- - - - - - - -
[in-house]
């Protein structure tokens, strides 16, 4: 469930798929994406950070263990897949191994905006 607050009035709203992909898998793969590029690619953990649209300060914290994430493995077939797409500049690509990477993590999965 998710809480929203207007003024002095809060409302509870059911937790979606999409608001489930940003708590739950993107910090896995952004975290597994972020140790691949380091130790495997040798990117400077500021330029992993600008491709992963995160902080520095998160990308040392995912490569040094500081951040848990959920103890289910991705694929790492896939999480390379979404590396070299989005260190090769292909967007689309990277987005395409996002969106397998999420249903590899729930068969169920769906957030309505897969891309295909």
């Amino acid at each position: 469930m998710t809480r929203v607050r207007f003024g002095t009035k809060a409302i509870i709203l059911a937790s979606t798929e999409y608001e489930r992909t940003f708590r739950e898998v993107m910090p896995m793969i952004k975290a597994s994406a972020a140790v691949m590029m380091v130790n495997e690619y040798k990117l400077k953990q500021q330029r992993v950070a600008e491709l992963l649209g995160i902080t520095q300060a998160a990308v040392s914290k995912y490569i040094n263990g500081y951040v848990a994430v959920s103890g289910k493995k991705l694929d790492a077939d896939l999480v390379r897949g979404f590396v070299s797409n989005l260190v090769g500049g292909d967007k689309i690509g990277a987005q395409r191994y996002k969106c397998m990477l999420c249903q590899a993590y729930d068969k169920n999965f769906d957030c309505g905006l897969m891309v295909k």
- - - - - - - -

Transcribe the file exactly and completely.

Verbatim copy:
[in-house]
């Protein structure tokens, strides 16, 4: 469930798929994406950070263990897949191994905006 607050009035709203992909898998793969590029690619953990649209300060914290994430493995077939797409500049690509990477993590999965 998710809480929203207007003024002095809060409302509870059911937790979606999409608001489930940003708590739950993107910090896995952004975290597994972020140790691949380091130790495997040798990117400077500021330029992993600008491709992963995160902080520095998160990308040392995912490569040094500081951040848990959920103890289910991705694929790492896939999480390379979404590396070299989005260190090769292909967007689309990277987005395409996002969106397998999420249903590899729930068969169920769906957030309505897969891309295909």
């Amino acid at each position: 469930m998710t809480r929203v607050r207007f003024g002095t009035k809060a409302i509870i709203l059911a937790s979606t798929e999409y608001e489930r992909t940003f708590r739950e898998v993107m910090p896995m793969i952004k975290a597994s994406a972020a140790v691949m590029m380091v130790n495997e690619y040798k990117l400077k953990q500021q330029r992993v950070a600008e491709l992963l649209g995160i902080t520095q300060a998160a990308v040392s914290k995912y490569i040094n263990g500081y951040v848990a994430v959920s103890g289910k493995k991705l694929d790492a077939d896939l999480v390379r897949g979404f590396v070299s797409n989005l260190v090769g500049g292909d967007k689309i690509g990277a987005q395409r191994y996002k969106c397998m990477l999420c249903q590899a993590y729930d068969k169920n999965f769906d957030c309505g905006l897969m891309v295909k």